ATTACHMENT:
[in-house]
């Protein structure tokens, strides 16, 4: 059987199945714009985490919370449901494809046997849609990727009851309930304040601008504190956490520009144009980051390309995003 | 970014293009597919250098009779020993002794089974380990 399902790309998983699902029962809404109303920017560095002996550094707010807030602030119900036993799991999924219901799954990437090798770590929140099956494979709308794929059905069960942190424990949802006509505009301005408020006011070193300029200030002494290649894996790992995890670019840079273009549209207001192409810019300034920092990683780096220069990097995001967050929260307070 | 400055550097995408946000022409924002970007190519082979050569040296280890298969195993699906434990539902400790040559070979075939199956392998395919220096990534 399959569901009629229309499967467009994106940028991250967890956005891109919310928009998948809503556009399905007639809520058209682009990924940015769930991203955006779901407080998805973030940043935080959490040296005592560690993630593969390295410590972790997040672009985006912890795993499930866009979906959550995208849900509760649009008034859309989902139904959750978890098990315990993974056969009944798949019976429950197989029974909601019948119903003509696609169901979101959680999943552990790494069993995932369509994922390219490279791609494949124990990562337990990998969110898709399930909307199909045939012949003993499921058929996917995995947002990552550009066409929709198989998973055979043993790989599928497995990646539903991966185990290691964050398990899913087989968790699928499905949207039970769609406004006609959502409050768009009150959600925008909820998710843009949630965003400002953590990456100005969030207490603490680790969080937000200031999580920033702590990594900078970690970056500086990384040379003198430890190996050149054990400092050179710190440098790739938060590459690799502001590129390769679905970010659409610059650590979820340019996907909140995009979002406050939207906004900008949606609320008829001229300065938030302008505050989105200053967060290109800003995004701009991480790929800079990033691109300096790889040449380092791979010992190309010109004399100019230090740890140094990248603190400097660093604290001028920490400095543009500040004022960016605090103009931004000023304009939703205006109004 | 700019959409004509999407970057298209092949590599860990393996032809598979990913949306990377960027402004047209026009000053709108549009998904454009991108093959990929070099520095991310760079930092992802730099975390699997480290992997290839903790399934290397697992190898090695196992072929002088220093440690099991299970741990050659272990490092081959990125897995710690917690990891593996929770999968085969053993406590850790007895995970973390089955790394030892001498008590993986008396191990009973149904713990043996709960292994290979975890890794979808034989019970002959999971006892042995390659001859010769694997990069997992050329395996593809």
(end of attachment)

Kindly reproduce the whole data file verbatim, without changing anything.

[in-house]
């Protein structure tokens, strides 16, 4: 059987199945714009985490919370449901494809046997849609990727009851309930304040601008504190956490520009144009980051390309995003 | 970014293009597919250098009779020993002794089974380990 399902790309998983699902029962809404109303920017560095002996550094707010807030602030119900036993799991999924219901799954990437090798770590929140099956494979709308794929059905069960942190424990949802006509505009301005408020006011070193300029200030002494290649894996790992995890670019840079273009549209207001192409810019300034920092990683780096220069990097995001967050929260307070 | 400055550097995408946000022409924002970007190519082979050569040296280890298969195993699906434990539902400790040559070979075939199956392998395919220096990534 399959569901009629229309499967467009994106940028991250967890956005891109919310928009998948809503556009399905007639809520058209682009990924940015769930991203955006779901407080998805973030940043935080959490040296005592560690993630593969390295410590972790997040672009985006912890795993499930866009979906959550995208849900509760649009008034859309989902139904959750978890098990315990993974056969009944798949019976429950197989029974909601019948119903003509696609169901979101959680999943552990790494069993995932369509994922390219490279791609494949124990990562337990990998969110898709399930909307199909045939012949003993499921058929996917995995947002990552550009066409929709198989998973055979043993790989599928497995990646539903991966185990290691964050398990899913087989968790699928499905949207039970769609406004006609959502409050768009009150959600925008909820998710843009949630965003400002953590990456100005969030207490603490680790969080937000200031999580920033702590990594900078970690970056500086990384040379003198430890190996050149054990400092050179710190440098790739938060590459690799502001590129390769679905970010659409610059650590979820340019996907909140995009979002406050939207906004900008949606609320008829001229300065938030302008505050989105200053967060290109800003995004701009991480790929800079990033691109300096790889040449380092791979010992190309010109004399100019230090740890140094990248603190400097660093604290001028920490400095543009500040004022960016605090103009931004000023304009939703205006109004 | 700019959409004509999407970057298209092949590599860990393996032809598979990913949306990377960027402004047209026009000053709108549009998904454009991108093959990929070099520095991310760079930092992802730099975390699997480290992997290839903790399934290397697992190898090695196992072929002088220093440690099991299970741990050659272990490092081959990125897995710690917690990891593996929770999968085969053993406590850790007895995970973390089955790394030892001498008590993986008396191990009973149904713990043996709960292994290979975890890794979808034989019970002959999971006892042995390659001859010769694997990069997992050329395996593809």